On January 10, 2020, U.S. Secretary of State Mike Pompeo announced that the State Department was officially requesting that DOT suspend public charter flights from the U.S. to nine airports in Cuba, and that DOT restrict the total number of flights allowed to Havana’s Jose Marti International Airport.  Pompeo stated the ban would be part of an effort to “prevent the Cuban regime from gaining access to hard currency from U.S. travelers” and to “further restrict the Cuban regime’s ability to obtain revenue, which it uses to finance its ongoing repression of the Cuban people and its unconscionable support for dictator Nicolás Maduro in Venezuela.” 

In tandem, DOT issued a Notice on January 10, 2020, effective 60 days later (i.e., March 10, 2020), suspending the authority granted to all public charter operators for public charter flights between any point in the U.S. and any point in Cuba, except José Martí International Airport (HAV) in Havana.  Then, on January 29, 2020, DOT issued an Order to Show Cause stating that it would cap the number of authorized public charter flights from the U.S. to HAV initially at the level of service in calendar year 2019, or approximately 3,600 round-trip flights.  DOT tentatively set out allocation procedures for these flights, stating it would distribute up to 75% of available flights to incumbent operators Swift Air, LLC and Caribbean Sun Airlines, Inc. d/b/a World Atlantic Airlines and institute a first-come, first-served charter pool for the remainder of the available flights. 

Interested parties have 14 calendar days (i.e., through February 12, 2020) from the date of the Order to Show Cause to file any objections in Docket DOT-OST-2020-0011.


On January 24, 2020, the U.S. Department of State published a final regulation aiming to curtain the so-called practice of “birth tourism,” whereby a pregnant woman enters the U.S. to give birth to a child in order for her child to receive U.S. citizenship.  Persons born in the U.S. are automatic recipients of citizenship under the U.S. Constitution.  In its notice, the Trump Administration asserts that “birth tourism” presents law enforcement and national security challenges and should be curtailed.  Accordingly, the notice amends the regulations for issuance of nonimmigrant “B” visas to state that traveling for the purpose of giving birth to a child in the U.S. is not a form of “pleasure” for which the visa can be granted, that B visa applicants traveling for specialized medical treatment must demonstrate an ability to pay for their treatment, and that consular officers may presume that pregnant B visa applicants intend to travel for birth tourism unless shown otherwise.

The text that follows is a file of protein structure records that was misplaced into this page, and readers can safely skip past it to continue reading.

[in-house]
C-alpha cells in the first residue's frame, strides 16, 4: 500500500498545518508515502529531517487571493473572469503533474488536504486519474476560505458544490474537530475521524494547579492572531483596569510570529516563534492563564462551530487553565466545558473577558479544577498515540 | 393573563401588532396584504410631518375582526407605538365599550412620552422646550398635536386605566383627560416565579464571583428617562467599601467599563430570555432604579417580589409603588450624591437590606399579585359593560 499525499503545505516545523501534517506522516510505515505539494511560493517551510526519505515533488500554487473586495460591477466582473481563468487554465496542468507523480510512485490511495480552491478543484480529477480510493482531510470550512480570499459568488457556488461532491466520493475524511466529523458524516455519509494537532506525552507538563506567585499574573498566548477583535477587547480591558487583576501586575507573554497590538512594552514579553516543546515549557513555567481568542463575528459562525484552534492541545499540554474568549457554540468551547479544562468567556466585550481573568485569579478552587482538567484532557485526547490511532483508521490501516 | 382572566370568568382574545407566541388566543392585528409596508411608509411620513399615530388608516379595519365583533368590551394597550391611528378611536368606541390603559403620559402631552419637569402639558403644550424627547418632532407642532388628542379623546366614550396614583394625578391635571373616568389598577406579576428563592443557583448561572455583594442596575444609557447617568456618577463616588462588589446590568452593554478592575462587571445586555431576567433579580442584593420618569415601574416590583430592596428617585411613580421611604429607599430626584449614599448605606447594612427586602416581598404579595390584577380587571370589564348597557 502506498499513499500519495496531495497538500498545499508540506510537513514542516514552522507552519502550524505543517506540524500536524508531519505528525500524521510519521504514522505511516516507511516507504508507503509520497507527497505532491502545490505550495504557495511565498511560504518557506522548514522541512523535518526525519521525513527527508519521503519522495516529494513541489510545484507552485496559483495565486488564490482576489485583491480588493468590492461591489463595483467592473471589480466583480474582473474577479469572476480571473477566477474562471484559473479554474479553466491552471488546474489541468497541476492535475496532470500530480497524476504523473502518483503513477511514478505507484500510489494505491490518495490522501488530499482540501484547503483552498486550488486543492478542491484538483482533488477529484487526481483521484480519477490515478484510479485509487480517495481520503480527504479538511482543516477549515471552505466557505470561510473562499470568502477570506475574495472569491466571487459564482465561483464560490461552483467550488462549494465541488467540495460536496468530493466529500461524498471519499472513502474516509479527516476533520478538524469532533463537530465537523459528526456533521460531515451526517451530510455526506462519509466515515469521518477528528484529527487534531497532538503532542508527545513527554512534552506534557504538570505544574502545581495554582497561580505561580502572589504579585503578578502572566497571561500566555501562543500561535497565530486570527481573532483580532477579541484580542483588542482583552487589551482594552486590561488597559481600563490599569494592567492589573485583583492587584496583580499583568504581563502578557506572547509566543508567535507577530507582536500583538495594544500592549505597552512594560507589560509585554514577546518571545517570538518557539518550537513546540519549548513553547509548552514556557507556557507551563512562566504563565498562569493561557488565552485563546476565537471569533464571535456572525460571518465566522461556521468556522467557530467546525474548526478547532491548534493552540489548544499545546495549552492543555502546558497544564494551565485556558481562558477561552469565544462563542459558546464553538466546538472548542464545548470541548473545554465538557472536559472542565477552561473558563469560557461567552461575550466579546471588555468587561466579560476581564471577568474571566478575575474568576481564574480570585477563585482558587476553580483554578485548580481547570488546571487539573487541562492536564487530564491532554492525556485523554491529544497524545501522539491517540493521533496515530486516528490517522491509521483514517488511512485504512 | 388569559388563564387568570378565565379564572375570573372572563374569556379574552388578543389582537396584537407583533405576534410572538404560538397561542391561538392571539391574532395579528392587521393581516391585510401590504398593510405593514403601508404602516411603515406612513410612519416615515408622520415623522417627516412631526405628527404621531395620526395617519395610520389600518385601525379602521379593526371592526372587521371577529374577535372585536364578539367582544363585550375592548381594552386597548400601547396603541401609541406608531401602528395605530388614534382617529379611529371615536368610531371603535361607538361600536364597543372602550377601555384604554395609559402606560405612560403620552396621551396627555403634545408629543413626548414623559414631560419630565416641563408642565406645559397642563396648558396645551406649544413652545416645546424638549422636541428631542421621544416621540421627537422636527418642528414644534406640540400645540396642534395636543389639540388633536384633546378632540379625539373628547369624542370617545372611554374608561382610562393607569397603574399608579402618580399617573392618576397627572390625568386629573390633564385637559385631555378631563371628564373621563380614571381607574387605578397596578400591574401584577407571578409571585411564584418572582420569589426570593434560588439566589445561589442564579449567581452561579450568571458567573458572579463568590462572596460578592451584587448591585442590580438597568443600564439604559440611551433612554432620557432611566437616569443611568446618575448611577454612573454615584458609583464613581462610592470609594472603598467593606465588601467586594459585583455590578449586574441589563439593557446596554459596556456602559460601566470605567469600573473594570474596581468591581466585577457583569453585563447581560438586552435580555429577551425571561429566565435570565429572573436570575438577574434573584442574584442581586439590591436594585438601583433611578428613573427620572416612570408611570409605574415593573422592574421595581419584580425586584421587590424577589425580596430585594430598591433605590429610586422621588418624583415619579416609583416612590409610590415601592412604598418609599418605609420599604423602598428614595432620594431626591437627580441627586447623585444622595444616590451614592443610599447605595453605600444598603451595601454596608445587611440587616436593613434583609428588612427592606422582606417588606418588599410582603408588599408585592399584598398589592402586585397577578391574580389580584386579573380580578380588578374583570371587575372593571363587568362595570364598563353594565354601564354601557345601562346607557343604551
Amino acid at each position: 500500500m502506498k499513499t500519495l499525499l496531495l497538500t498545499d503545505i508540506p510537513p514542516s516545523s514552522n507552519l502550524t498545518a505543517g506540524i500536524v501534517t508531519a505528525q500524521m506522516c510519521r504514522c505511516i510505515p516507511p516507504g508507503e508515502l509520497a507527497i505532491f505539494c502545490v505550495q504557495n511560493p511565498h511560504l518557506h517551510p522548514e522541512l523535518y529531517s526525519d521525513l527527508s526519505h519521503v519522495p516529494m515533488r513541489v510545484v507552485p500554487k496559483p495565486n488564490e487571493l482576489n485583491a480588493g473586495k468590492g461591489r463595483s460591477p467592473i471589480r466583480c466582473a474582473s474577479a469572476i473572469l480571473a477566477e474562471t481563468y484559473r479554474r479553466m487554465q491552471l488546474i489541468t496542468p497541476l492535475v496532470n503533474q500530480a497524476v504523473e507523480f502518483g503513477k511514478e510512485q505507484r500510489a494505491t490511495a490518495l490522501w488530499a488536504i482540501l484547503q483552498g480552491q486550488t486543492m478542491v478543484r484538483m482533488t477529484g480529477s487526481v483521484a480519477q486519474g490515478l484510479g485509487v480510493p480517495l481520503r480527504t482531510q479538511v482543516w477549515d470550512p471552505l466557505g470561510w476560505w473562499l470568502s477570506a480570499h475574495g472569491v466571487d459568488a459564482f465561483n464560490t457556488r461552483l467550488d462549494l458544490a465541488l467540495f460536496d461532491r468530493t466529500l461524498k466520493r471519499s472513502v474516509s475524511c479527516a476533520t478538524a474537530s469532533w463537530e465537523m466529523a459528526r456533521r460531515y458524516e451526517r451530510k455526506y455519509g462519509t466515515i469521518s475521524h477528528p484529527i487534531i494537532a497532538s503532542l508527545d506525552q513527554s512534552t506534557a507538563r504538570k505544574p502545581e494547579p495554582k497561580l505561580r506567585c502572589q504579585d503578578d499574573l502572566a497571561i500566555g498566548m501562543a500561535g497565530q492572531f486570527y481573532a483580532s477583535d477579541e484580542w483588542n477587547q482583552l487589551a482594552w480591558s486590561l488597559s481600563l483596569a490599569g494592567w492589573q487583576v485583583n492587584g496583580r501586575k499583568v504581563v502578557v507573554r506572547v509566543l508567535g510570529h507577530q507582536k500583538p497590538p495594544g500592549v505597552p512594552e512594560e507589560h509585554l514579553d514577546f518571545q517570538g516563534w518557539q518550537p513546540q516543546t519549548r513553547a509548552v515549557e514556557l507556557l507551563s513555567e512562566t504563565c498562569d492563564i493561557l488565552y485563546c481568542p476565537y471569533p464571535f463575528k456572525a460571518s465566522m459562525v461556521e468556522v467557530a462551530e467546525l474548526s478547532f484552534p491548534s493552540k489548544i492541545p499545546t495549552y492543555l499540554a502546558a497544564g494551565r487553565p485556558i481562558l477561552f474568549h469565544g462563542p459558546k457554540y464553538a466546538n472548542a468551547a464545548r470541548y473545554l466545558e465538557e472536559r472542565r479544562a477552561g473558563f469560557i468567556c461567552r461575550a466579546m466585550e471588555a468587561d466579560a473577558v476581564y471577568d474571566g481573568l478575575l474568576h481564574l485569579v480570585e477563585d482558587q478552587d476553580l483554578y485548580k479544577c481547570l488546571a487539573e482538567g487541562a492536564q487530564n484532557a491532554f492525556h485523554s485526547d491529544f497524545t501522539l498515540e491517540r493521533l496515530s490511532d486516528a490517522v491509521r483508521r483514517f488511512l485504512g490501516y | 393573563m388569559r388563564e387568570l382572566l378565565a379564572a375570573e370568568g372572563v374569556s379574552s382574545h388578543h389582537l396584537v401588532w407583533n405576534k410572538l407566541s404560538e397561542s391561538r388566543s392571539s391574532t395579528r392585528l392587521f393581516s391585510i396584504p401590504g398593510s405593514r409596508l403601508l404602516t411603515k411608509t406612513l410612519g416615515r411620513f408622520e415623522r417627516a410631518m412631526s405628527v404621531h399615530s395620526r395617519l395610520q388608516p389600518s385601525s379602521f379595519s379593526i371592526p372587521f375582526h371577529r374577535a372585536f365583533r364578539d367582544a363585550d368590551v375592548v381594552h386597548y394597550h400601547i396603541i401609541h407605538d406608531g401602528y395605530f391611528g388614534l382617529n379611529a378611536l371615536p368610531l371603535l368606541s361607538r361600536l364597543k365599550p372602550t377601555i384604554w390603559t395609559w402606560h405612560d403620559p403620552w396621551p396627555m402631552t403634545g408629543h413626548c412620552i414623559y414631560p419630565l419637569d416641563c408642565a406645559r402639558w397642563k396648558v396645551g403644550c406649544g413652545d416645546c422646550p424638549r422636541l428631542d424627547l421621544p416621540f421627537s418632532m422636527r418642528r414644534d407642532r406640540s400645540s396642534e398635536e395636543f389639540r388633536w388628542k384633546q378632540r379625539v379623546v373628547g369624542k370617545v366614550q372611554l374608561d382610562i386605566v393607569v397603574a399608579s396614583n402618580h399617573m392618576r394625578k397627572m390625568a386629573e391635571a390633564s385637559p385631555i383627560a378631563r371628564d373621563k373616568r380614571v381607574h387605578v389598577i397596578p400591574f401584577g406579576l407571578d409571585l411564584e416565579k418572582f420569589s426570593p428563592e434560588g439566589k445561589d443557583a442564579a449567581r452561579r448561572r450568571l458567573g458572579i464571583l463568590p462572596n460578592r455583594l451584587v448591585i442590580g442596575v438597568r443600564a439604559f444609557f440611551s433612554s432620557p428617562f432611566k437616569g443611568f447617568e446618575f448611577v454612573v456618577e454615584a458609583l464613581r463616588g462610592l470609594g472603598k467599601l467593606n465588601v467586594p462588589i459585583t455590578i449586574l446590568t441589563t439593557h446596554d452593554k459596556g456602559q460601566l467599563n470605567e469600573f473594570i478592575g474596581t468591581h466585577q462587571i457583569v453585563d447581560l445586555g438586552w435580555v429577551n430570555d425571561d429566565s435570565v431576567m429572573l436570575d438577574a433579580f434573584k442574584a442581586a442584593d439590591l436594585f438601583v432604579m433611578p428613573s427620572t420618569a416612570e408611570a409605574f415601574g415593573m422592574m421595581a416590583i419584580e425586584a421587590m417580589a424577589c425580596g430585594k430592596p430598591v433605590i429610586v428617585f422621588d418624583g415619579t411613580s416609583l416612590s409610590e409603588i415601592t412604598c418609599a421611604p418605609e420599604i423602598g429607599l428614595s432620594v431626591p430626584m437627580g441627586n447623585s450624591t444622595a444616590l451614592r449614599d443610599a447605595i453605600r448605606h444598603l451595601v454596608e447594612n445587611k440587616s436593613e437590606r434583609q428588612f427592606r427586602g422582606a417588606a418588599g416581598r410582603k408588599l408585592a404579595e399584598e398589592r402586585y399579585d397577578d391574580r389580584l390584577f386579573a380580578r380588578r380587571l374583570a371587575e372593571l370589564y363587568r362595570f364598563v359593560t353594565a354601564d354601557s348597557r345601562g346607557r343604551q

On January 10, 2020, DOJ’s Antitrust Division and the U.S. Federal Trade Commission (FTC) announced an update to a key element of U.S. competition law – draft Vertical Merger Guidelines.  These guidelines set forth the standards for how DOJ and FTC administratively examine vertical mergers (i.e., those that combine two or more companies operating at different levels in the same supply chain) and whether to recommend against approving a given proposed deal.  According to DOJ, “the draft guidelines:

  • Describe potential anticompetitive effects resulting from vertical mergers, which may include both unilateral and coordinated effects;
  • Identify foreclosure and raising rivals’ costs and access to competitively sensitive information as potential elements of antitrust harm under unilateral effects;
  • Describe an analytic framework for analyzing potential anticompetitive effects of foreclosure and raising rivals’ costs;
  • Discuss how the elimination of double marginalization may mitigate or completely neutralize the potential anticompetitive effects of vertical mergers;
  • Discuss cognizable merger efficiencies that are specific to vertical mergers;
  • Provide a number of examples to provide more clarity about the agencies’ analytical methods in evaluating vertical mergers.”